International Overdose Awareness Day

This Thursday, 31st August, 2023

Partners, family, and friends of a loved one living with addiction often suffer in silence. They spend much of their lives protecting, defending and justifying the behaviours of their loved one, to a community of people who seem unwilling to learn, understand or empathise...

The Unseen Struggle: Loving Someone with Addiction

With rose-coloured glasses on, many can look past the addiction and only see the person behind the disease; the infectious laugh, the charismatic personality, the never-give-up attitude. Without judgement, without blame, and without labels, they provide unconditional love and support with an everlasting hope that the person they once knew would return.

Grieving for a Life Lost

Partners, family, and friends of a loved one living with addiction start grieving well and truly before any type of death occurs. They grieve for the life being wasted in front of their eyes. They grieve for the experiences they could have shared together. They grieve for the harm and destruction caused by addiction’s path. They grieve for a missed opportunity to live a purposeful and meaningful life. 

But sometimes their worst nightmare comes true and they are forced to experience a different type of grief. A grief often shared with feelings of loneliness, guilt and shame. They grieve for their loved one, whose life has now been taken by overdose.

Thursday August 31st is International Overdose Awareness Day.

It is a day where we remember without stigma those who have died from overdose, a day to acknowledge the grief of the family and friends left behind, and a day to recognise people in our communities who are affected by overdose but might go unseen in the crisis, such as first responders.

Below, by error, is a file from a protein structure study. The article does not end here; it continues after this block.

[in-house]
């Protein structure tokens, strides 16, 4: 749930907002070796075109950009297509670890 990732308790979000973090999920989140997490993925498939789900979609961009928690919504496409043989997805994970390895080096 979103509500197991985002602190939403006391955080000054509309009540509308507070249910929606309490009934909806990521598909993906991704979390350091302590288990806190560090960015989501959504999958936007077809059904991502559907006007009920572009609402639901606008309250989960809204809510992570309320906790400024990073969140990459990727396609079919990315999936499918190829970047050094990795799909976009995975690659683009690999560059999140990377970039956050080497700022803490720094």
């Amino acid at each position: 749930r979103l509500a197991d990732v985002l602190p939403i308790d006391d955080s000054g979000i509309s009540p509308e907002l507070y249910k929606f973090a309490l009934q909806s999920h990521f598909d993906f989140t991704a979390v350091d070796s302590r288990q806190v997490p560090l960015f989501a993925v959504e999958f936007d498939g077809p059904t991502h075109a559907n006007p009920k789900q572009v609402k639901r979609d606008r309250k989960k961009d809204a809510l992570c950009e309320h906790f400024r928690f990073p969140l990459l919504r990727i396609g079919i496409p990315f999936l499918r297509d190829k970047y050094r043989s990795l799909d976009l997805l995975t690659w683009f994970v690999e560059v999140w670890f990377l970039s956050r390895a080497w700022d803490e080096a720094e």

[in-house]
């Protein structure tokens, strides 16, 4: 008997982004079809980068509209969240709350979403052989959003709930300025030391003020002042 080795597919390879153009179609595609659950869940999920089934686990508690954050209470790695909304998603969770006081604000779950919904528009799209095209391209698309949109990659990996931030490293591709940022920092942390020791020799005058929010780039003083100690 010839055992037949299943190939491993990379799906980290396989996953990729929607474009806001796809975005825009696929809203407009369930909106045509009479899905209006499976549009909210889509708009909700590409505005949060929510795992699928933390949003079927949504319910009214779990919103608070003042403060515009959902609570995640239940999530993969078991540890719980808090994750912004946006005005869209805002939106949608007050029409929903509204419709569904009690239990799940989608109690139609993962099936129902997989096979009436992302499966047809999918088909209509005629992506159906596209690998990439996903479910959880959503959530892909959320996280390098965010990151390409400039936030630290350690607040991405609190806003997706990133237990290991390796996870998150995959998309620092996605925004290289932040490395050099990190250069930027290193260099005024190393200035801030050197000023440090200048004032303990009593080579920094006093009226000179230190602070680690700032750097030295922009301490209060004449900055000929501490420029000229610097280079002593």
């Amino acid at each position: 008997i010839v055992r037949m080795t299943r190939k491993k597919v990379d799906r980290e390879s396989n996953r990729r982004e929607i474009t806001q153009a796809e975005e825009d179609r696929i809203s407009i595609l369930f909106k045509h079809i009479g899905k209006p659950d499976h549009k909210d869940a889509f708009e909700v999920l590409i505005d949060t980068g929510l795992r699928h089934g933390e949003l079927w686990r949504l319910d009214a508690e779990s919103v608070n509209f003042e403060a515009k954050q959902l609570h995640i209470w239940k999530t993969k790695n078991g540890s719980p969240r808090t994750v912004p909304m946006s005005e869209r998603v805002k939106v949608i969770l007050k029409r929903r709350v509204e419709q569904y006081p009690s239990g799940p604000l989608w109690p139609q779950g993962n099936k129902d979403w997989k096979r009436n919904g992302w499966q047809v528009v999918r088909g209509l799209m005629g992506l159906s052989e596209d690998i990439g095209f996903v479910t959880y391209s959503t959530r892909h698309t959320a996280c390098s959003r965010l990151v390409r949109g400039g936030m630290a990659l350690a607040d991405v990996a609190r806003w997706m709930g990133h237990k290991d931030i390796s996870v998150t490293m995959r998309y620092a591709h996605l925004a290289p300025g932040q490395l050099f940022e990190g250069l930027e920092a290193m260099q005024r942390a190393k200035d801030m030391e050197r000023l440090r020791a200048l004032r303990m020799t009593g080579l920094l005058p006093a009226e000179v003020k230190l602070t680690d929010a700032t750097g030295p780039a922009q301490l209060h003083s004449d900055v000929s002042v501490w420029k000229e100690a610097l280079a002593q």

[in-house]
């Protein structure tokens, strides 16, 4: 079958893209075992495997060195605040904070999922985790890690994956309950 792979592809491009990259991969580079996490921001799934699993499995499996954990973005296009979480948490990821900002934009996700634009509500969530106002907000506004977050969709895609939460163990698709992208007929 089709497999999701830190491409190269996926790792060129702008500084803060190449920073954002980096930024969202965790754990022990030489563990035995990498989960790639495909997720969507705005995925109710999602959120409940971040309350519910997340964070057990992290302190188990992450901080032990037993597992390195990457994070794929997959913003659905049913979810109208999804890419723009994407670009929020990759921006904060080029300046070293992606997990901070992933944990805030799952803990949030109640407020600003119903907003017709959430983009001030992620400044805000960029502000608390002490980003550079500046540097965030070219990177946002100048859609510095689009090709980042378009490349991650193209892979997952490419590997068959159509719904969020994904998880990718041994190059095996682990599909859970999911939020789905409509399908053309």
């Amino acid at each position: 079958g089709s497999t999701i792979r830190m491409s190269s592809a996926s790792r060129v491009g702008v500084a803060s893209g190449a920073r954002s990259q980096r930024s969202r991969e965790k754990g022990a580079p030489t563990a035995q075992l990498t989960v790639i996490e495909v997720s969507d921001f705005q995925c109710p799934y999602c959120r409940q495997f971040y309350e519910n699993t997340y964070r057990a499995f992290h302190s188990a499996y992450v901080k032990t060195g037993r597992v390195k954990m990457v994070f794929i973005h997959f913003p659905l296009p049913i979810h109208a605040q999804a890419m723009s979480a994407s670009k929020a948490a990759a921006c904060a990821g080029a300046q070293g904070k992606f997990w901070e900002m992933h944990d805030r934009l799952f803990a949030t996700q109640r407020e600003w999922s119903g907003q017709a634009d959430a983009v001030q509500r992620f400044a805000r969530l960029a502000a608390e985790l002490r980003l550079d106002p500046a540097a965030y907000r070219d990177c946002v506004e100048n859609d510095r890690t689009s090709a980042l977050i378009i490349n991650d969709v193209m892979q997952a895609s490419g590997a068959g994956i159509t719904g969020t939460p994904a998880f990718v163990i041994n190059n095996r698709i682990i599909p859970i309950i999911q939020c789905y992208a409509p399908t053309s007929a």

If you’d like to join in an event, or post a tribute to someone you’ve lost to overdose, head to


“You act like I know nothing about it, but I know enough.
I know what it has done to you, I know what it’s done to us.
You’re no longer a real person, more like a puppet on a string.
Every single move you make is controlled by methamphetamine.
I just can’t seem to help you, can’t break you away.

I’ve tried to cut the strings so you could walk away.
But without this attachment, your so-called support,
Your body goes limp and collapses to the floor.
I can’t lift you up, you fall right back down.
Your body is like dead weight on the ground.
I wish I could pull you to safety so you could be free.
It’s so hard to watch you be a puppet on a string”

Part of a poem by Michelle. “Puppet On A String.” Family Friend Poems, Feb 2009

Article contributed by Shareece Canty. Shareece is a BUSY Health Rehabilitation Counsellor with experience in assisting those dealing with addiction within their personal and family lives. 

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